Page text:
A Turkish demonstrator flashes the nationalist “grey wolves” sign.

four takes

Even without Trump, nationalism would still be among us

Capsule reviews of “The Wrath of Nations,’’ “Blood and Belonging,’’ “The Oxford Handbook of the History of Nationalism,” and “Imagined Communities.’’

book review

Harrowing tale of teen addict and the naïve younger girl who worships her

Julie Buntin’s debut novel, “Marlena,’’ is a thrilling and important examination of female adolescent friendship

Jim Jones’s Jonestown ministry ended in tragedy.

book review

Dark, deadly saga of Jonestown set in a decade hungry for utopia

“The Road to Jonestown,” based on numerous interviews and government documents, chronicles the history of the ill-fated relgious community.

Lynne Barrett appeared at Odyssey Bookstore in South Hadley to do an author reading. Independent bookstores are joining together to attract more authors through their doors.

new england literary news | nina macclaughlin

Indie bookstores in smaller towns hatch plan to lure authors for readings

The recent resurgence of independent bookstores is partly owing to their success at building communities of books and readers.

book review

A dark, brave memoir of an 18-year marriage

Dani Shapiro dedicates herself to exposing the stark reality of diminishment beneath the superfice of success.

the discovery

Through the eyes of Thoreau, seasons of Concord wildlife

Editor Geoff Wisner sifted through the two-million words of Henry David Thoreau’s journal to put together “Thoreau’s Animals.’’

the story behind the book | kate tutle

Lindy West refuses to conform — and that includes her body image

Lindy West’s “Shrill” contains 19 essays that cover everything from writing and politics to menstruation and abortion and moves from shy to shrill.


In search of jewels of life in writing

In his new book, “The Songs of Trees,” David George Haskell considers a dozen trees around the world to explore the web of life.

Globe Magazine

How Western Mass. became kids’ lit central

From Mo Willems to Jane Yolen and Norton Juster, some of the biggest names in children’s books call the Pioneer Valley home.

John A. Farrell

Nixon biographer shares discoveries he made

The two things John A. Farrell didn’t expect to discover while researching his new biography was how sympathetic he felt toward the 37th president and what a delight Pat was.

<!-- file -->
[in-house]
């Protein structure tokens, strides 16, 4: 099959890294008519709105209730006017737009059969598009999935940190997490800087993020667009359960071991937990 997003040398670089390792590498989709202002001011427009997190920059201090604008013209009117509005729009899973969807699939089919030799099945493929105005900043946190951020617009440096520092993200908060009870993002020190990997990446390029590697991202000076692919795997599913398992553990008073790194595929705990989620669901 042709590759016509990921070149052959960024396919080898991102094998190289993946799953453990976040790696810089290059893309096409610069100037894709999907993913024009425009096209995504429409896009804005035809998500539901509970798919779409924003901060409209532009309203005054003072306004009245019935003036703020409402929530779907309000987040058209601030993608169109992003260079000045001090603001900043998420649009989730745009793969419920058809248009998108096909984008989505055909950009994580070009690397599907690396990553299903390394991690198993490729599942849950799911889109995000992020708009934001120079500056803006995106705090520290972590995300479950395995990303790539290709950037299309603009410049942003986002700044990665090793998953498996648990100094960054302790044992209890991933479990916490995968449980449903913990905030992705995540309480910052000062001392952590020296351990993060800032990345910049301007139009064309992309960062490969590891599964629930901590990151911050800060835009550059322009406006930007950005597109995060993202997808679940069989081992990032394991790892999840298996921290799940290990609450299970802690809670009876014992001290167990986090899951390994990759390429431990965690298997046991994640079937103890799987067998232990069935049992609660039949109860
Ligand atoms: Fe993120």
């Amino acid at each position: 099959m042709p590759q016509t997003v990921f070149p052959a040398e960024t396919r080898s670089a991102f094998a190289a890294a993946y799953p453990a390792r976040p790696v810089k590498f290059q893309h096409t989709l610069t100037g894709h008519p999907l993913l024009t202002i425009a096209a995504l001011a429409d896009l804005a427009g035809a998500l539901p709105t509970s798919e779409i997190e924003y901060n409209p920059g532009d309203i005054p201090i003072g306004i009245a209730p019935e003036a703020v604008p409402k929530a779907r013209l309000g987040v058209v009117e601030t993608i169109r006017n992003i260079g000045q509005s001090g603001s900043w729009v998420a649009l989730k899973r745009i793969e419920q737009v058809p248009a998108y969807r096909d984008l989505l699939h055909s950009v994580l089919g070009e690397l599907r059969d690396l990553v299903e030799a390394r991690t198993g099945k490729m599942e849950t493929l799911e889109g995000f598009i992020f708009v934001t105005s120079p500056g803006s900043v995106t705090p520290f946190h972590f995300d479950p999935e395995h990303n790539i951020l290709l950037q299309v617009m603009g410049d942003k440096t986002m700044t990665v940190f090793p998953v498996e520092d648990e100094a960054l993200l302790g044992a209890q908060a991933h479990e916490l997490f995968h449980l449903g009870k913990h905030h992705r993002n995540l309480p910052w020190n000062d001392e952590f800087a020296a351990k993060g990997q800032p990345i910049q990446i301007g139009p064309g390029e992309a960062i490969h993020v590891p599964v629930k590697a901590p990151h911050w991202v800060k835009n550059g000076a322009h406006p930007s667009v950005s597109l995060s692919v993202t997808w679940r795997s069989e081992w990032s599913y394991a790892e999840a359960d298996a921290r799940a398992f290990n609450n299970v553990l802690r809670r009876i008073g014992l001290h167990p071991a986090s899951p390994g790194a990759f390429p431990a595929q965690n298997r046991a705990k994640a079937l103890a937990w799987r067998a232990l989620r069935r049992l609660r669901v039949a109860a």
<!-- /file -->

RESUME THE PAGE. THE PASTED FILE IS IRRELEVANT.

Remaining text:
Local authors win awards

Lisa Fenn and Matt Weber will be honored next month at The Christophers’ 68th annual gala.

Steven Hatch giving a speech in Gbarnga, Liberia, about Ebola prevention.

A tour in the Ebola ‘hot zone’

In “Inferno: A Doctor’s Ebola Story,” Steven Hatch writes about his five-week stint treating patients in Liberia.

Boston’s poet laureate Danielle Legros Georges will make an appearance at the Boston National Poetry Month Festival.

Festival aims to celebrate, spread the word on poetry

The Boston National Poetry Month Festival kicks off Wednesday evening and will feature 70 established and emerging poets during the four-day event.

Book Review

Weaving history and fiction into a dark story of our tenuous grip on reality

In “The Night Ocean,” author Paul Le Farge explores how malleable the truth can be.

the discovery

‘Matisse in the Studio’ edited by Ellen McBreen and Helen Burnham

The book focuses on the Matisse’s relationship with his most treasured objects.

the story behind the book | kate tuttle

Longtime Boston DJ spools out history of rock from inside concert hall

In “The Decibel Diaries: A Journey Through Rock in 50 Concerts,” Carter Alan writes about concerts by a range of artists, including B.B. King and Prince.


Greater Boston author readings April 2-8

A weekly calendary of literary events and author readings.

The popularity of works of dystopian fiction, on display at Harvard Book Store, has been on the rise.

New England Literary news | Nina MacLaughlin

Writing in the age of Trump and a long-awaited volume of poetry

A conversation on the role of the written word in this political moment is the subject of a panel discussion on April 4 organized by the Boston Book Festival.

What if there were a second Civil War over a fossil-fuel ban?

“American War’’ offers up an oppressively grim vision of a divided, self-destructive nation that becomes a victim of its darkest impulses and actions.

Is it possible to tell life of Nixon in single volume? Maybe not.

John A. Farrell’s chronicle of Nixon’s path to the Oval Office is terrific but condensing his presidency into 10 chapters and 200 pages proved too much.

A Midwestern boy’s wandering life of South American poverty with his mom, the revolutionary

Peter Andreas’s memoir details a mother-son bond powerful enough to transcend economic hardship, emotional missteps, intermittent absences and, ultimately, differences in values and politics.

James Wallis

Path of evangelicals in America leads to era of Trump

Frances Fitzgerald’s “The Evangelicals’’ is an epic history of white American evangelical Protestantism from Plymouth Rock to Trump Tower.


Horror tales remind him of mom — in the best way

As a young person John Jennings read horror, sci-fi, and myths from various cultures.

David Storey, 83, acclaimed writer of plays, novels

Though Mr. Storey struggled for recognition at first, he would win Britain’s premier fiction award, the Man Booker Prize, in 1976 for his novel “Saville.”